principle of the Reformation, among which the following are the grounds upon which its application has been most plausibly resisted.
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§ 2. First, The sufficiency of the Scriptures Tradition has been impugned, on the ground that eccle- thoritative siastical tradition is, on certain points, a necessary guide. This is the plea of the Romanist, who contends for the equal authority of Apostolic tradition, as orally transmitted through successive ages, without interruption, by the Church of God; it being a matter of indifference, according to his argument, whether the doctrines originally given by Divine Revelation, are to be found in the written records, or have been thus delivered by word of mouth. Protestants professedly reject this notion with abhorrence, as subversive of the only solid basis of faith. It has been, indeed, the fruitful source of the grossest impositions ever practised upon the credulity of mankind. Under similar pretences, the Jewish doctors contended for the authority of the Mishna, as imbodying the oral law; making the commandments of God of no effect by their traditions: "In vain do they worship me," said our Saviour, "teach
ing for doctrines the commandments of men." Yet, although in contending with the Papist, a due jealousy has been manifested for the exclusive claims of the Scriptures, as the only inspired authoritative standard of faith, human au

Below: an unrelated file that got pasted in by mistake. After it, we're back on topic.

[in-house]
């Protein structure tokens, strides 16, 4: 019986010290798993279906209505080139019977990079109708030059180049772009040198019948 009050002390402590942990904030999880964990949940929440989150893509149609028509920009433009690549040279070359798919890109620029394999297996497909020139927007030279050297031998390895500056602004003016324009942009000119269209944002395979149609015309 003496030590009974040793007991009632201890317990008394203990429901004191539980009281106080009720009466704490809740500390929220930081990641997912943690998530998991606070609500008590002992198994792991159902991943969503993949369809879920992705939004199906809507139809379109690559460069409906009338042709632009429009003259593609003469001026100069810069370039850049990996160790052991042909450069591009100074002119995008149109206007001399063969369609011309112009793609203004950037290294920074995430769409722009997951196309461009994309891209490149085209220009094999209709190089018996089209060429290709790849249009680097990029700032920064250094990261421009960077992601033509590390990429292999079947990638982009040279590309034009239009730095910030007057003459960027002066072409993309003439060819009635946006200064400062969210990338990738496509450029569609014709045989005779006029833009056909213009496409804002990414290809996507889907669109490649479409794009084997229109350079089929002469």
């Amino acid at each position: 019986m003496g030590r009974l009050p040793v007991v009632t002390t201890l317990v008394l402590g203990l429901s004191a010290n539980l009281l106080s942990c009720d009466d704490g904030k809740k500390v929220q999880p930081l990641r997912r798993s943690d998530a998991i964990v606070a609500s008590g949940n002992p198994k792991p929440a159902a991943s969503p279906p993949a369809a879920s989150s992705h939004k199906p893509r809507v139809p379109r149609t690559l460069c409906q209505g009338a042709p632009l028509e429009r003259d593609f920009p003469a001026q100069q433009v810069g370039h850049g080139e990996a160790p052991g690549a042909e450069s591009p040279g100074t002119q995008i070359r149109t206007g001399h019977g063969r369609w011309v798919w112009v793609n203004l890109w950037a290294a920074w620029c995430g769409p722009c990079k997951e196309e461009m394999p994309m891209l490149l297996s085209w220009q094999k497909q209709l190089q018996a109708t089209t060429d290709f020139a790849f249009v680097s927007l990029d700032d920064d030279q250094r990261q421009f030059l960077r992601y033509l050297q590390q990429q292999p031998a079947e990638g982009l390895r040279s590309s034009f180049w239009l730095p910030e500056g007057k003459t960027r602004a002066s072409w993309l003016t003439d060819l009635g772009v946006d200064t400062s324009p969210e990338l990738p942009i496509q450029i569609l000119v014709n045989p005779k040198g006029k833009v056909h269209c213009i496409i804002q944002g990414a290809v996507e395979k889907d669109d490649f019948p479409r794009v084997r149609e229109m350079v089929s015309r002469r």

thorities have been on other occasions appealed to, as possessing a force little short of what the Church of Rome ascribes to tradition. It is in a spirit not very different from that of Popery, that the authority of antiquity, the authority of the fathers, the authority of the Church, are called in by Protestant controvertists, in support of opinions and practices, for which the sacred volume affords no sanction. There is, indeed, an obvious sense, in which these may be regarded as authorities, but it is a sense essentially different from that in which the term is employed to express the claims of Divine Revelation. There is the authority attaching to a human record, which consists simply in the internal marks of veracity; but the authority of the Divine records partakes of the authority of a law. With regard to the one, belief is reasonable, but it is at our option to believe; with regard to the latter, there is superinduced upon the reasonableness of believing, the highest obligation to the exercise of faith. When it is asserted, that the Scriptures are the only standard in matters of religious duty, it is not implied that they are the only possible source of information with regard to such subjects as are connected with our faith or our practice, but that the Divine testimony in the Scriptures is the only basis upon which belief can, as a religious duty, rest; the only